A stereotype persists of the “dumb dancer,” the beautiful mover with nothing much to say. Like many stereotypes, this slander may contain a kernel of truth; there are men and women who enter the field, in part, because language is not their first language, and they prefer to speak with their bodies. This situation has given employment to generations of dance writers. Our greatest pleasure comes when artists thank us for what we’ve published, observing that we’ve understood their work, and articulated it, better than they could.
Poet and critic Mindy Aloff has spent the past 20 years combing world literature—the dance canon and much other material, from Dickens to Rilke to John Updike to Akira Kurosawa—for stories that illuminate the special power of the medium. As she observes in her extended afterword, “A Note on Anecdotes as Ingredients of Dance History,” she chose these stories because she likes them. “When in doubt about including something, I considered whether I’d want to tell the story myself to someone I cared for—not a very sophisticated yardstick, admittedly, yet an honest representation of my feelings about dance, which has given me countless hours of wonderment and pleasure.” Deliberately omitted are the stories everyone knows, and the ones that smear figures of great accomplishment. The collection is nothing if not inspirational, suitable for dance virgins as well as jaded hipsters who think the art form has nothing to tell them.
The organization of her volume is complex; each chapter has many entries, most of which consist of an introduction by Aloff to commentary by someone about someone else. Her sources include poets, novelists, biographers, and of course dance artists, some quoted from memoirs and autobiographies, some recorded in conversation with her and an assistant, others overheard in stories provided by raconteurs. The bibliography includes upwards of 173 items, ranging from 18th-century texts to Wikipedia entries; readers of this collection may find themselves lured to bookstores, libraries, and the Internet for larger doses of the material. Nearly all the great critics of this century are represented, and much ink is devoted to those Aloff calls “towering figures,” from the 19th- century ballerina Marie Taglioni to Margot Fonteyn and George Balanchine.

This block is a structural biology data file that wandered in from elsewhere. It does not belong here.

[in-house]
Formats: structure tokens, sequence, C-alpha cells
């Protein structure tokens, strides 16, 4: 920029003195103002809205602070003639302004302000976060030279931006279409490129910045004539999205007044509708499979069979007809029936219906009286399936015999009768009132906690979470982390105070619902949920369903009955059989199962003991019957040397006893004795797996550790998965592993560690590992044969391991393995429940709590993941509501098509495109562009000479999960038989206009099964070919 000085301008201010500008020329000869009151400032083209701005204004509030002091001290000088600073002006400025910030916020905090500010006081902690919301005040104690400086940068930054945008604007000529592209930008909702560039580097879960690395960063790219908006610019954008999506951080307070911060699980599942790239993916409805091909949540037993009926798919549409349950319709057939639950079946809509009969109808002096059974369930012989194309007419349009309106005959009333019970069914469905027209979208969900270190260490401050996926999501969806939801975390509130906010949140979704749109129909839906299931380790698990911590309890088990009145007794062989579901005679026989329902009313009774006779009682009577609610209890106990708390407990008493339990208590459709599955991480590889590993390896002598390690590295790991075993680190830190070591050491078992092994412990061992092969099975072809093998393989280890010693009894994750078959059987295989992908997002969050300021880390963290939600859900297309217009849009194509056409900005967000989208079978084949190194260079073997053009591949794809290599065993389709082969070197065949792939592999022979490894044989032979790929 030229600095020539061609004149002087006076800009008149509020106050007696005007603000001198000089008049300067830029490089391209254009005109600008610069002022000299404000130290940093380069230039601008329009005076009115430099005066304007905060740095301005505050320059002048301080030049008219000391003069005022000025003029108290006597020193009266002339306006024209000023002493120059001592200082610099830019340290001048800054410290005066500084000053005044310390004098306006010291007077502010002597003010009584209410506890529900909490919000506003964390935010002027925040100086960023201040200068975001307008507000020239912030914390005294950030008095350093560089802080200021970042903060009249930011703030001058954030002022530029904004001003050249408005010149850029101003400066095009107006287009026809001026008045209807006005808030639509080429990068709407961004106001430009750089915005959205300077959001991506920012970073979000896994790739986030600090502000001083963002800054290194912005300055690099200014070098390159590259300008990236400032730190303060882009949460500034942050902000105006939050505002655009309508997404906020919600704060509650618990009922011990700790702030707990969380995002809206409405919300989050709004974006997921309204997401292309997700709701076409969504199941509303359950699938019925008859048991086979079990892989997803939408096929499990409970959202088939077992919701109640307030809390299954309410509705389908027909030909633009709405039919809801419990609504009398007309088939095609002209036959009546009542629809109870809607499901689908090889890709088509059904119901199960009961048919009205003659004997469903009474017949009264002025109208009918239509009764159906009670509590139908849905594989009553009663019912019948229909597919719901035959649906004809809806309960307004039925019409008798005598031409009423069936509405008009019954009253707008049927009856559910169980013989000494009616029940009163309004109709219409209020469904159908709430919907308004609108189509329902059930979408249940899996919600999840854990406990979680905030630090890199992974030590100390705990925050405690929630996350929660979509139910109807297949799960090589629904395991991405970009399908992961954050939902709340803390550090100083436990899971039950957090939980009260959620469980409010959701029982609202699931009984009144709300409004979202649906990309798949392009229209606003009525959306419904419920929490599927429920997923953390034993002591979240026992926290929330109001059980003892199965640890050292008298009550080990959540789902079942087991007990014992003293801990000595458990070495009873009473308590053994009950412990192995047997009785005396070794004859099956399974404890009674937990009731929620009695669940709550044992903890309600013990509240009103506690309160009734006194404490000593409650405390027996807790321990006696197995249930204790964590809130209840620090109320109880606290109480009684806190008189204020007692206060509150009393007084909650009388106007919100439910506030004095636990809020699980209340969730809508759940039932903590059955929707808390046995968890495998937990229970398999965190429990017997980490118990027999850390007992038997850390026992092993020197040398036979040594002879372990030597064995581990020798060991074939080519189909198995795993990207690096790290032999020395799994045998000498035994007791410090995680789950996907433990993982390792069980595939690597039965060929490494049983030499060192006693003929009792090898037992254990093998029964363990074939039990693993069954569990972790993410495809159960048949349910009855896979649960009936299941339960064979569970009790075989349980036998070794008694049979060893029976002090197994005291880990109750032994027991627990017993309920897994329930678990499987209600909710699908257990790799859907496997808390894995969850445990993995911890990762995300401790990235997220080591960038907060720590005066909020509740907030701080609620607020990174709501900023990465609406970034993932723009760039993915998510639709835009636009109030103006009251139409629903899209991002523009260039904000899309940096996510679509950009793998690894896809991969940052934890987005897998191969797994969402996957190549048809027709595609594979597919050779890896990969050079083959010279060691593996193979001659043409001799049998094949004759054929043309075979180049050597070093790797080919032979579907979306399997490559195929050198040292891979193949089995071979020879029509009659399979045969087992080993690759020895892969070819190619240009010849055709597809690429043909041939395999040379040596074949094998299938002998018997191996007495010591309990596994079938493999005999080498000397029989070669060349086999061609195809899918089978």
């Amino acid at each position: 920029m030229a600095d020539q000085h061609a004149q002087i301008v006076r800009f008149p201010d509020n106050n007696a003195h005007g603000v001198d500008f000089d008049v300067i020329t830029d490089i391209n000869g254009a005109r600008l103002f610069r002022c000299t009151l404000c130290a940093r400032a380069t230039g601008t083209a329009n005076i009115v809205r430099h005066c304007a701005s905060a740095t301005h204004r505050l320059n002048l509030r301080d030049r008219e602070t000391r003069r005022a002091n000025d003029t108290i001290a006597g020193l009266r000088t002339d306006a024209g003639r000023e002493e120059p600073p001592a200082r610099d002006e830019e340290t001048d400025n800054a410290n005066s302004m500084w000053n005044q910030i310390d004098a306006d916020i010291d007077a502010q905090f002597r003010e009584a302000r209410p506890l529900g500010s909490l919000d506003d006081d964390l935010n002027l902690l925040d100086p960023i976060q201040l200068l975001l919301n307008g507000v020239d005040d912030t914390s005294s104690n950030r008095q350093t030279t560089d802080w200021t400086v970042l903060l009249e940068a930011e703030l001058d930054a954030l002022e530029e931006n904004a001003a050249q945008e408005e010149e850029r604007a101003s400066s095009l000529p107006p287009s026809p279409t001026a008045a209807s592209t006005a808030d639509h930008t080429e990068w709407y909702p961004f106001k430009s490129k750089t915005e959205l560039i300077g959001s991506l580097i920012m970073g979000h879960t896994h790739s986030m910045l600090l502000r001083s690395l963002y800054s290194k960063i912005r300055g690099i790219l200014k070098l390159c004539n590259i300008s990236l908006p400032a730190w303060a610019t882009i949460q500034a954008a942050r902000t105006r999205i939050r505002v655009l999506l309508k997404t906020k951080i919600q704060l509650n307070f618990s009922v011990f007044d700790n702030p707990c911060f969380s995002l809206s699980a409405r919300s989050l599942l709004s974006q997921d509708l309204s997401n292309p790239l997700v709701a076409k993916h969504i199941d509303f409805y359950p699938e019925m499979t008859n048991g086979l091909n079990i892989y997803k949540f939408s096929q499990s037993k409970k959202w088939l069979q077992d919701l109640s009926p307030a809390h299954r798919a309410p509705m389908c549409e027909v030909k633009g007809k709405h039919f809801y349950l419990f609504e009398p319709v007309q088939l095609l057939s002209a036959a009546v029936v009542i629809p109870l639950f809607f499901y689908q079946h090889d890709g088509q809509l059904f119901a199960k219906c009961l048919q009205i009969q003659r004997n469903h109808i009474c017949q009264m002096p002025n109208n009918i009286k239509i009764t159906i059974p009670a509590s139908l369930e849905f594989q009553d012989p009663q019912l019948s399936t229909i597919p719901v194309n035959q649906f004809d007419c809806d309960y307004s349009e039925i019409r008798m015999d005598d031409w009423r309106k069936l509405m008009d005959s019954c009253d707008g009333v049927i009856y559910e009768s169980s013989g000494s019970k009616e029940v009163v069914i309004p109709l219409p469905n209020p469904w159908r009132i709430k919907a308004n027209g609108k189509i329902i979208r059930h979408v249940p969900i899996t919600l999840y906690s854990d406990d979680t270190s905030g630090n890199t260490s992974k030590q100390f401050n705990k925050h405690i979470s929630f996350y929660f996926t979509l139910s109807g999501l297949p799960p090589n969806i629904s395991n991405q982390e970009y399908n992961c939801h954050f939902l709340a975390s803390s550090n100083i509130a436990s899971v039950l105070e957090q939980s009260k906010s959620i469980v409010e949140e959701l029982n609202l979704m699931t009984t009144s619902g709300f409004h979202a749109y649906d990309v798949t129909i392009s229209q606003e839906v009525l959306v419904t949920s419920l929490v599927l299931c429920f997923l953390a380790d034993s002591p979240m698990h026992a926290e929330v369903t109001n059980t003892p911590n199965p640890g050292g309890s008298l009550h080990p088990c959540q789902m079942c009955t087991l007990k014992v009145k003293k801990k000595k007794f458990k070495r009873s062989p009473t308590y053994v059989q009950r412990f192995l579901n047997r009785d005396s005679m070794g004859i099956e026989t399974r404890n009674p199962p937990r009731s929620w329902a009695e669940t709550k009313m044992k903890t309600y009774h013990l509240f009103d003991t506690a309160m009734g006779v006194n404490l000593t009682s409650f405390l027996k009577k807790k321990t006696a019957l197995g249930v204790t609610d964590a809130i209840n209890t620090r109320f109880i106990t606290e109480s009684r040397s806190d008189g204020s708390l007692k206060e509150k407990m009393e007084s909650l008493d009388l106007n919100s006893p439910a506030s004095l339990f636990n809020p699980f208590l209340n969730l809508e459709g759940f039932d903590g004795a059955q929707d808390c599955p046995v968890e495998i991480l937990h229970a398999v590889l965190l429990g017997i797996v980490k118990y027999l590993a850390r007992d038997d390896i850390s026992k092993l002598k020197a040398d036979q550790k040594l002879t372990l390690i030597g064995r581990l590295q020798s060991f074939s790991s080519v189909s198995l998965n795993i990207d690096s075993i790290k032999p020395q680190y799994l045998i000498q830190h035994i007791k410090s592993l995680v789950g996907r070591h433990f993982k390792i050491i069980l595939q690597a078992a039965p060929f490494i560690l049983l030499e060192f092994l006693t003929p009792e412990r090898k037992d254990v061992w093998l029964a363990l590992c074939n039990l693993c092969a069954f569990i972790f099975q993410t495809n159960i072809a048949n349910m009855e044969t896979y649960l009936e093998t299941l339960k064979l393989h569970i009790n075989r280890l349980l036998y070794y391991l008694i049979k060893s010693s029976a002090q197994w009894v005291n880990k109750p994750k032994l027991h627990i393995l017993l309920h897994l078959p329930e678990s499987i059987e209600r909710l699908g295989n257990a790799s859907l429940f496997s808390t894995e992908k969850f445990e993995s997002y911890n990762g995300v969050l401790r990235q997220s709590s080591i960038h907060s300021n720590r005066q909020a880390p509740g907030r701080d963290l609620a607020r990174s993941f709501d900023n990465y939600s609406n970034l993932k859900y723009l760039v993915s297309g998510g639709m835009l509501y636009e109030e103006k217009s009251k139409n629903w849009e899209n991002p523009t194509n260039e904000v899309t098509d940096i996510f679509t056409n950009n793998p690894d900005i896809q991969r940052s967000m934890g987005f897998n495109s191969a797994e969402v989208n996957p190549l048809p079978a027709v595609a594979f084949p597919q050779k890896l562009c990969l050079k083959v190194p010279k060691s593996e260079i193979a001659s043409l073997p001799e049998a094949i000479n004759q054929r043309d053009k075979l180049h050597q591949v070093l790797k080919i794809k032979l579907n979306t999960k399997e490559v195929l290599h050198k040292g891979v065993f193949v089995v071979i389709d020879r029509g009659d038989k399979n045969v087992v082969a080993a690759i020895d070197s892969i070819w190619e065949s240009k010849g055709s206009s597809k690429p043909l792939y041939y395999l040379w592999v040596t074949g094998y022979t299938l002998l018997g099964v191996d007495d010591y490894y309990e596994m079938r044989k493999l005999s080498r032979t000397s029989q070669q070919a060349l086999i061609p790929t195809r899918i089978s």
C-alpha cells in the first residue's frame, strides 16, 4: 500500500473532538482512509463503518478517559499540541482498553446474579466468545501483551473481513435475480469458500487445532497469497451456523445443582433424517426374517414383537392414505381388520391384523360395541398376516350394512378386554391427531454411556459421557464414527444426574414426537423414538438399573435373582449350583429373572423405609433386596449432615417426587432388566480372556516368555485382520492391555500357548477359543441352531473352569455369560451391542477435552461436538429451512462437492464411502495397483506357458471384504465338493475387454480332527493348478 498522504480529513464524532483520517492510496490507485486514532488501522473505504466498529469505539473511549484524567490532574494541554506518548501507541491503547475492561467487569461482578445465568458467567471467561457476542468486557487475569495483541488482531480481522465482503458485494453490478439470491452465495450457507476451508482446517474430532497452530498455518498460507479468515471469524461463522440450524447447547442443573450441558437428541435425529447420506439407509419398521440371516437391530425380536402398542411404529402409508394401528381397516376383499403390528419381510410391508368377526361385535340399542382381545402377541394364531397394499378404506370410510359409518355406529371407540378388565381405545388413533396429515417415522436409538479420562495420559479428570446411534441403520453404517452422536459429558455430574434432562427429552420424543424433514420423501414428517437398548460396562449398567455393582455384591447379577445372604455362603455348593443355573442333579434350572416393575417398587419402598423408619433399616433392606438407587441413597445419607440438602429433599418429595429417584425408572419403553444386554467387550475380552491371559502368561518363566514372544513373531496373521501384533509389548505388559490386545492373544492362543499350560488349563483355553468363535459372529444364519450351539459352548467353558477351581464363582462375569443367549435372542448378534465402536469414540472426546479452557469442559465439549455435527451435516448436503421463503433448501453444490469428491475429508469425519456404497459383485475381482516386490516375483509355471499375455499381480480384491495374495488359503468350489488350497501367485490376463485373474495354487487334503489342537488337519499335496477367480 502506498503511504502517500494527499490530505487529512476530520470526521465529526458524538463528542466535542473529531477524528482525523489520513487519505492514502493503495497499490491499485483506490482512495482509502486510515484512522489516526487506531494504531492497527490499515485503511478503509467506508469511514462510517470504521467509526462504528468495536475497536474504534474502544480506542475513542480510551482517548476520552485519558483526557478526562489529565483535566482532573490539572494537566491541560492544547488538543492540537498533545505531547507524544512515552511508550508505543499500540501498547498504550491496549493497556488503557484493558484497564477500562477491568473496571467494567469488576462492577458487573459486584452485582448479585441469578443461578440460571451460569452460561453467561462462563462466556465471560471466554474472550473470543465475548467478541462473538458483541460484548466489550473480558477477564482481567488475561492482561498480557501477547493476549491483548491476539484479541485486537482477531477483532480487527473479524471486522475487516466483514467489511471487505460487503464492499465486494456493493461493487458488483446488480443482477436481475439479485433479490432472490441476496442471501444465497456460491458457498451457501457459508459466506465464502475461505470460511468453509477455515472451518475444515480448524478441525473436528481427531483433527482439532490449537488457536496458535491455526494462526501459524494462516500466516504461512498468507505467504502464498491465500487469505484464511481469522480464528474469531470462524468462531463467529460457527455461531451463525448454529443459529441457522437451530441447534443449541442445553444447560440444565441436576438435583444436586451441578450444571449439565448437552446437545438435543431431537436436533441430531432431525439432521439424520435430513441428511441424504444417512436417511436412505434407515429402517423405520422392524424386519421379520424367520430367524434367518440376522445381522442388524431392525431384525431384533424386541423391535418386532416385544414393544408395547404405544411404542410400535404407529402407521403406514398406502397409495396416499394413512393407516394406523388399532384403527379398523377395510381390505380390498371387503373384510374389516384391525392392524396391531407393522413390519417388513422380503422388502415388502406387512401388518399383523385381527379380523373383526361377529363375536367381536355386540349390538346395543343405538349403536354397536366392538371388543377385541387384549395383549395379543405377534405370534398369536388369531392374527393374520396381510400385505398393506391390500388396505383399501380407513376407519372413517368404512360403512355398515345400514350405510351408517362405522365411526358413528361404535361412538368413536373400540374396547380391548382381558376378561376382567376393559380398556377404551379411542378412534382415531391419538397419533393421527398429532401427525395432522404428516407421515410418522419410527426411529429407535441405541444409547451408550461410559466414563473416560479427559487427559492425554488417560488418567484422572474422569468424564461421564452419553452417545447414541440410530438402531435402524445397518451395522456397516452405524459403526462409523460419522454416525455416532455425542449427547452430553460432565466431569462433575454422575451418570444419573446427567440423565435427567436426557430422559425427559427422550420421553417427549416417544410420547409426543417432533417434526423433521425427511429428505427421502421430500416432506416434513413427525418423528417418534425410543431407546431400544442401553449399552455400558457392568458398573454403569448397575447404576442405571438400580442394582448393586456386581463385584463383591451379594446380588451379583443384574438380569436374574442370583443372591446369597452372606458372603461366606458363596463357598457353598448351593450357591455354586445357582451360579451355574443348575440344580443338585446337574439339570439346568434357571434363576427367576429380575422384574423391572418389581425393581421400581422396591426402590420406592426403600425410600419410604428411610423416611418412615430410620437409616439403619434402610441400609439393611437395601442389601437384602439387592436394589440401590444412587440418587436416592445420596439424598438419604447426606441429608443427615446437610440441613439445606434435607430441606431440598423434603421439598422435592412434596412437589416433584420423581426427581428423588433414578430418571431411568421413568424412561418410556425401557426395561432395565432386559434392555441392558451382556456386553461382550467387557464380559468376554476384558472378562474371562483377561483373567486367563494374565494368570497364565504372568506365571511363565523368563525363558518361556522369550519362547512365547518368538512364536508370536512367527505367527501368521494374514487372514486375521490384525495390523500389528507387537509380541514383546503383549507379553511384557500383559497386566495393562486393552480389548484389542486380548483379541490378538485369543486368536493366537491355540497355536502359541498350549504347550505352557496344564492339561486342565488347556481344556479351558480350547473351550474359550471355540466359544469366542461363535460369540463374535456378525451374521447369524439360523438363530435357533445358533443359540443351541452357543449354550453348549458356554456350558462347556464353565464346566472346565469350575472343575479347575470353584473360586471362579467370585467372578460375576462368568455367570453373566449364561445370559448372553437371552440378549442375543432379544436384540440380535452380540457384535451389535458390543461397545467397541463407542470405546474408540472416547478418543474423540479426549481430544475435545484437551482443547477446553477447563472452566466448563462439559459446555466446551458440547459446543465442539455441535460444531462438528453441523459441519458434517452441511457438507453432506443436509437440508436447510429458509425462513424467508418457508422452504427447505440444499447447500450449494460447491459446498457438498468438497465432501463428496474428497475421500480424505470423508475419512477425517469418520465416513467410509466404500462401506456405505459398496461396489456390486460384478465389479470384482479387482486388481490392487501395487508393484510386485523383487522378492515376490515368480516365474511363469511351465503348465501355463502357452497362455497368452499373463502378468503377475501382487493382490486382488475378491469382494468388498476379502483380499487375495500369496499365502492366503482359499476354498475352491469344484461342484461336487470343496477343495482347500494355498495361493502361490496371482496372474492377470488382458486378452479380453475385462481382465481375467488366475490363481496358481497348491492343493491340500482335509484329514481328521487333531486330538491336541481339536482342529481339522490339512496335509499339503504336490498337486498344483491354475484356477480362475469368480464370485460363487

She engages topics as diverse as makeup and music, money and disability, politics and political correctness. We hear from Fred Astaire, Donald O’Connor, Eleanor Powell. We glory in the measured tones of Merce Cunningham, here discussing his first teacher: “All my subsequent involvements with dancers who were concerned with dance as a conveyor of social message or to be used as a testing ground for psychological types have not succeeded in destroying that feeling Mrs. Barrett gave me that dance is most deeply concerned with each single instant as it comes along, and its life and vigor and attraction lie in just that singleness. It is as accurate and impermanent as breathing.”
Several anecdotes touch on what happens when a sophisticated dance world figure finds him or herself in remote territory. Tommy Tune was present when Martha Graham announced to a Texas college crowd, “All great dance stems from the lonely place.” Asked by a young student where that was, Graham replied, “Between your thighs. Next question.”
The collection shows artists from New York and abroad interacting with “civilians” during grueling tours that brought a glimpse of dance’s marvels to the far corners of the continent. How did a Mexican art student living in Los Angeles find his way to the pinnacle of the dance world? Aloff includes José Limón’s explanation, detailed in a statement collected by Selma Jeanne Cohen. She also gives us Boris Kochno quoting the great tragic actress Sarah Bernhardt’s reaction on being taken to see Fokine’s 1910 ballet Schéhérazade: “. . . scarcely had the curtain gone up than she was seen to become much overwrought. Laying about her with her cane, she cried, ‘Let’s get out of here! Quickly! . . . I’m afraid. They are all mutes!’ “